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Move your VMware and KVM applications to the cloud without making any changes

  • January 18, 2016

5 common mistakes when choosing a VMware hosting provider from vCloud Air network

Almost every single one of the larger VMware customers I’ve worked with has, at some point or the other, needed additional capacity. Before Ravello entered the scene to run VMware workloads unmodified on AWS/Google Cloud, the most common approach was to use a VMware hosting provider to access additional capacity.

If you’re looking to choose a VMware hosting provider, take a look at the vCloud Air service provider network which lists 4000 service providers who run a vSphere based cloud. You could also look at vCloud Air as an option and compare it with more specialized providers like Skytap and Cloudshare. In fact, if you are looking to compare different hosting providers, many of them offer a test drive or free trial as well. But it’s not an easy decision. Hosting providers come in all sizes and each of them offers different flavors of hosting: dedicated servers, public cloud, virtual private cloud. Over the years I’ve had customers say that in hindsight they made this mistake or that when choosing their hosting provider. Below I’m listing the top 5 mistakes to avoid as you choose your VMware hosting provider:

1. Scale/Size - and geographic distribution

Often times, the smaller hosting providers providers seem more attractive because of the personalized attention and trusted relationship you can build. However, one of the reasons you are choosing a hosting provider is that you need additional capacity. Know that most of the other customers that they service also have bursty, unpredictable demand patterns. Be sure to assess the size of the hosting provider, understand how many customers they service. The smaller providers may be oversubscribed at the same time that your own demand peaks. Look for clauses in the contract that may allow for your reserved capacity to be used by others when in need. Also, look for options to deploy in other regions in the world if you need to. It may not be a priority today, as you grow you might benefit from having that option handy. In general, the bigger the hosting cloud, the higher the probability that it will be able to absorb variations in demand patterns and not let that variability hurt you, especially when you need that capacity.

2. Control - and built-in automation

It’s fairly common for customers to say that they don’t have access to their VM or vmdks or data when they need it because they are using a hosting provider with a managed service. Also, most providers have some level of built-in automation and depending on their level of sophistication they may be able to provide you additional benefits like cloning entire environments on-demand. Know that it is possible to retain full control over your environment even when using a managed service provider. Always read the fine print. Look for clauses that prevent you from downloading a VM or moving an environment in-house easily.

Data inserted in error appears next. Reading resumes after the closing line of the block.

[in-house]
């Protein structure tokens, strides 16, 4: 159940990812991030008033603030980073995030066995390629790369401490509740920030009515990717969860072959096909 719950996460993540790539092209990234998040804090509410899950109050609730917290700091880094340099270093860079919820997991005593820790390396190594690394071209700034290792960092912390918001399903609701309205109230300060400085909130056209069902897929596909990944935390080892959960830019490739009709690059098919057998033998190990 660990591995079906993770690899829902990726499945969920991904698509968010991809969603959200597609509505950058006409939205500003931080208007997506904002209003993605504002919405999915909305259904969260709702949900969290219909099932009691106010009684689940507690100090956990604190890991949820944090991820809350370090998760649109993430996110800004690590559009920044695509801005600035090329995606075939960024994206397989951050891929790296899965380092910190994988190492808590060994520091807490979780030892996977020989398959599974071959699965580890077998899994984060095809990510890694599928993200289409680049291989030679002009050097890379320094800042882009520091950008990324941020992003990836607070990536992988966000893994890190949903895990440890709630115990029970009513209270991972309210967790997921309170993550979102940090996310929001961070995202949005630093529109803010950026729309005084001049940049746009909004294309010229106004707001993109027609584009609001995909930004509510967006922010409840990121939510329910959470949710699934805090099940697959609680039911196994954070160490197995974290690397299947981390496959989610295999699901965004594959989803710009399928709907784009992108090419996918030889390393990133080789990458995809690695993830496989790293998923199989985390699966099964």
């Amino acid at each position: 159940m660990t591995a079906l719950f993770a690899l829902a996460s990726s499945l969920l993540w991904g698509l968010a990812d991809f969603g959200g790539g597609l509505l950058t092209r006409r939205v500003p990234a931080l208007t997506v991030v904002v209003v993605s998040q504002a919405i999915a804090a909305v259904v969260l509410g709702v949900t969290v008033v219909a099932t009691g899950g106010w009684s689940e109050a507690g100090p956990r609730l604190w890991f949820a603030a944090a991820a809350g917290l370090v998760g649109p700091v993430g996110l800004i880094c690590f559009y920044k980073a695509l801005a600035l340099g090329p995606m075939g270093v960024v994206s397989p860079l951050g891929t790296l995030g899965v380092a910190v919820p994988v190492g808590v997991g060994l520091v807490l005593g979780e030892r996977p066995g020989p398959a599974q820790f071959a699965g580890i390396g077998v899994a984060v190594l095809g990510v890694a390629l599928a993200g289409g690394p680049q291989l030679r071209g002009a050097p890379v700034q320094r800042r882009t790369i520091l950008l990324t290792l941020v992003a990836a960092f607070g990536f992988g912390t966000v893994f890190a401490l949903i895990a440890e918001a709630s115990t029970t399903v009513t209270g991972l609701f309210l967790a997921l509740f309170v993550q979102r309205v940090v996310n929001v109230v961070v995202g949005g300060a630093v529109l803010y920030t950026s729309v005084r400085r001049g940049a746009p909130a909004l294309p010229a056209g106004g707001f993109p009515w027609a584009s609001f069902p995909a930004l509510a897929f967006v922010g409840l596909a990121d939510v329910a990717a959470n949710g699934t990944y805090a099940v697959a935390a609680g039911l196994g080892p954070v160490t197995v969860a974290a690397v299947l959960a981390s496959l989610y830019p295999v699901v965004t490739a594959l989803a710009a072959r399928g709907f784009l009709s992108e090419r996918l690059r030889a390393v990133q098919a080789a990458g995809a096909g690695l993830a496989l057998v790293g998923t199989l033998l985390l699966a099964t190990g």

3. Negotiating the price

Very few service providers, and this includes Skytap and Cloudshare will publish their prices online. By contrast public clouds like AWS/Google tend to be very transparent and publish prices on their website. This is the philosophy we chose here at Ravello as well. But in the case of hosting providers there is often a long intense negotiation that occurs for every deal, on a yearly basis. Depending on your negotiation skills you might be able to get a really good deal or you might end up paying a lot more than the other customers. There’s just no way to know what the best price is when you are signing that contract and that’s often an unpleasant experience. So watch out for this one and be sure to negotiate when prices are not publicly listed on the website.

4. Monthly fees/minimums

Given the very nature of their business, hosting providers will require that you pay them some monthly fee or commit to a monthly minimum usage. Note that large cloud providers such as AWS and Google Cloud are able to provide truly on-demand access where you only pay for usage - primarily because they have such large scale that they can count on having enough usage in a given month. You may think that you are committing to a low monthly minimum but it can add up very quickly if things happen to change and you aren’t using that capacity for a few months. The monthly fees may also relate to services rendered, access to support or reserved capacity.

5. Overage charges

The other side of the capacity equation are the overage charges. Since hosting providers need to plan for capacity across a number of customers, they try to estimate and control the variability by having overage charges when a customer’s usage exceeds the planned usage either in the month or during the year. It is very difficult to predict usage patterns so many customers tend to underestimate usage at the beginning of the year and end up paying huge amounts in overage charges due to this simple mistake.

On a different note, Ravello uses nested virtualization technology to run existing VMware workloads or even ESXi hosts themselves in AWS/Google Cloud. It’s very different from a VMware hosting solution because it’s a SaaS solution where customers deploy and manage their own VMware workloads, and use all the built-in automation to save/share environments Ravello prices are fully transparent and similar to AWS pricing models than hosting providers - which also means you only pay for usage without any monthly fees or overage charges.

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